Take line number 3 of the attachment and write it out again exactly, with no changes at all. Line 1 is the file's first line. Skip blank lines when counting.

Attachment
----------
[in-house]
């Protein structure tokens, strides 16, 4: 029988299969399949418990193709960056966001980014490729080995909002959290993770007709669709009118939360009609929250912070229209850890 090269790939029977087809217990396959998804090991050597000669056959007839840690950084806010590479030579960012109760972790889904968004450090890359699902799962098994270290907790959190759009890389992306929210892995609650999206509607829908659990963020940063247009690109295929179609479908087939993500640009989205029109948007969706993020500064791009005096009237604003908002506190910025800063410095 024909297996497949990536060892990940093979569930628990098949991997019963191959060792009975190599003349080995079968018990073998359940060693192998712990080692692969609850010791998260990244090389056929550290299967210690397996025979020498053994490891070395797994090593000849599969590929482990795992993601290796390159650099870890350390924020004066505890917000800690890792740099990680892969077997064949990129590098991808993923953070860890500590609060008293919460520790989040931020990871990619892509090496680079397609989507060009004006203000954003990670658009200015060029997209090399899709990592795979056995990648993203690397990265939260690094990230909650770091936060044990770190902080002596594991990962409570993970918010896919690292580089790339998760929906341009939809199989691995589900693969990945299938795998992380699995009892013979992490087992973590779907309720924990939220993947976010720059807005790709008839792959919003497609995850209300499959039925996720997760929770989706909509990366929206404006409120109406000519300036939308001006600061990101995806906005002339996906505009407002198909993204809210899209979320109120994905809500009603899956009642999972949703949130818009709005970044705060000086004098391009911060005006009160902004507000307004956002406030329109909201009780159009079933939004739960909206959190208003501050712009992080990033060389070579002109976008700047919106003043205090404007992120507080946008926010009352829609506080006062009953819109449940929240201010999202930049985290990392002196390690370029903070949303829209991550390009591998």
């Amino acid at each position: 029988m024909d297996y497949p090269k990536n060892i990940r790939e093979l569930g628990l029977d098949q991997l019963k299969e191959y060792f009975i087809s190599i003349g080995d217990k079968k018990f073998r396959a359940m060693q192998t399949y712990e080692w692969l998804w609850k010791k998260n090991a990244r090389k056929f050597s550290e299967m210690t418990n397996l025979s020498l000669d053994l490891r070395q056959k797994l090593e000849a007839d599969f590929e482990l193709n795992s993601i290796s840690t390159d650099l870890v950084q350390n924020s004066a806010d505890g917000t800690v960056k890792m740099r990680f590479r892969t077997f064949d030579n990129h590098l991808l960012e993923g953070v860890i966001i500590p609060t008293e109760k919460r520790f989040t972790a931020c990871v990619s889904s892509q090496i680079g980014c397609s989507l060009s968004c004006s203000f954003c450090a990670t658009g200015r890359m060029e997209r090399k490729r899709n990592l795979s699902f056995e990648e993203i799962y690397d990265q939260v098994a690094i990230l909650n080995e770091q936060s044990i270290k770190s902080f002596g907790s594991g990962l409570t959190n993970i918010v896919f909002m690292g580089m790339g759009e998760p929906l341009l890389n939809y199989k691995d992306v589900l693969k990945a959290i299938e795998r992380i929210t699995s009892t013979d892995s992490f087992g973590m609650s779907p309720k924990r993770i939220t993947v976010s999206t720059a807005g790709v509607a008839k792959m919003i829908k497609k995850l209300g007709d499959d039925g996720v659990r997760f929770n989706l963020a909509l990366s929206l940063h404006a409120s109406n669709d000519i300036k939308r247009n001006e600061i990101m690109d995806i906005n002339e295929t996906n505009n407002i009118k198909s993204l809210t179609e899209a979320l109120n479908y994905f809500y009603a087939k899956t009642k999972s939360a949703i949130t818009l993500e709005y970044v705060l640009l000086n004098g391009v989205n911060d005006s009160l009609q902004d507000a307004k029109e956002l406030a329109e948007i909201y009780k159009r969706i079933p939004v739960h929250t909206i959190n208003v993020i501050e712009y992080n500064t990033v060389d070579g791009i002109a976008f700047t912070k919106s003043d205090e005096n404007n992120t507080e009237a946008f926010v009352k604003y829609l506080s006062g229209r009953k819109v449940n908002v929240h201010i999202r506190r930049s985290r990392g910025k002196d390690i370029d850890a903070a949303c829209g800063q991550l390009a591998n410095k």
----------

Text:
């Amino acid at each position: 029988m024909d297996y497949p090269k990536n060892i990940r790939e093979l569930g628990l029977d098949q991997l019963k299969e191959y060792f009975i087809s190599i003349g080995d217990k079968k018990f073998r396959a359940m060693q192998t399949y712990e080692w692969l998804w609850k010791k998260n090991a990244r090389k056929f050597s550290e299967m210690t418990n397996l025979s020498l000669d053994l490891r070395q056959k797994l090593e000849a007839d599969f590929e482990l193709n795992s993601i290796s840690t390159d650099l870890v950084q350390n924020s004066a806010d505890g917000t800690v960056k890792m740099r990680f590479r892969t077997f064949d030579n990129h590098l991808l960012e993923g953070v860890i966001i500590p609060t008293e109760k919460r520790f989040t972790a931020c990871v990619s889904s892509q090496i680079g980014c397609s989507l060009s968004c004006s203000f954003c450090a990670t658009g200015r890359m060029e997209r090399k490729r899709n990592l795979s699902f056995e990648e993203i799962y690397d990265q939260v098994a690094i990230l909650n080995e770091q936060s044990i270290k770190s902080f002596g907790s594991g990962l409570t959190n993970i918010v896919f909002m690292g580089m790339g759009e998760p929906l341009l890389n939809y199989k691995d992306v589900l693969k990945a959290i299938e795998r992380i929210t699995s009892t013979d892995s992490f087992g973590m609650s779907p309720k924990r993770i939220t993947v976010s999206t720059a807005g790709v509607a008839k792959m919003i829908k497609k995850l209300g007709d499959d039925g996720v659990r997760f929770n989706l963020a909509l990366s929206l940063h404006a409120s109406n669709d000519i300036k939308r247009n001006e600061i990101m690109d995806i906005n002339e295929t996906n505009n407002i009118k198909s993204l809210t179609e899209a979320l109120n479908y994905f809500y009603a087939k899956t009642k999972s939360a949703i949130t818009l993500e709005y970044v705060l640009l000086n004098g391009v989205n911060d005006s009160l009609q902004d507000a307004k029109e956002l406030a329109e948007i909201y009780k159009r969706i079933p939004v739960h929250t909206i959190n208003v993020i501050e712009y992080n500064t990033v060389d070579g791009i002109a976008f700047t912070k919106s003043d205090e005096n404007n992120t507080e009237a946008f926010v009352k604003y829609l506080s006062g229209r009953k819109v449940n908002v929240h201010i999202r506190r930049s985290r990392g910025k002196d390690i370029d850890a903070a949303c829209g800063q991550l390009a591998n410095k």